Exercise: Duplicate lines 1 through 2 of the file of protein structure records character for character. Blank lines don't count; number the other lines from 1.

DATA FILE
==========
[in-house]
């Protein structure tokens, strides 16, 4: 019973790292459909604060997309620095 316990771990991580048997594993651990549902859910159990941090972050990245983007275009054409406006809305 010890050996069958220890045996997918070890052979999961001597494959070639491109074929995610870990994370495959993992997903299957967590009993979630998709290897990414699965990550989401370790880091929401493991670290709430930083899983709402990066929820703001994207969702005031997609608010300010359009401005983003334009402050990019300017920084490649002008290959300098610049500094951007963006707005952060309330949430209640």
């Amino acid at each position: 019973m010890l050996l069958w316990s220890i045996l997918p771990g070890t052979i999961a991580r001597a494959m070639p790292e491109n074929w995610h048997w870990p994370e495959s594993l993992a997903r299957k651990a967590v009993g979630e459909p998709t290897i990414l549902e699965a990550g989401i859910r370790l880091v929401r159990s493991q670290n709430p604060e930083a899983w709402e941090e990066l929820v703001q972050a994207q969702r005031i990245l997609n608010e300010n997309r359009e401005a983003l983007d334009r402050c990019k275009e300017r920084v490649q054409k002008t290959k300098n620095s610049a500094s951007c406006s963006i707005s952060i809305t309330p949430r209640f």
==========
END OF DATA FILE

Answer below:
[in-house]
């Protein structure tokens, strides 16, 4: 019973790292459909604060997309620095 316990771990991580048997594993651990549902859910159990941090972050990245983007275009054409406006809305 010890050996069958220890045996997918070890052979999961001597494959070639491109074929995610870990994370495959993992997903299957967590009993979630998709290897990414699965990550989401370790880091929401493991670290709430930083899983709402990066929820703001994207969702005031997609608010300010359009401005983003334009402050990019300017920084490649002008290959300098610049500094951007963006707005952060309330949430209640």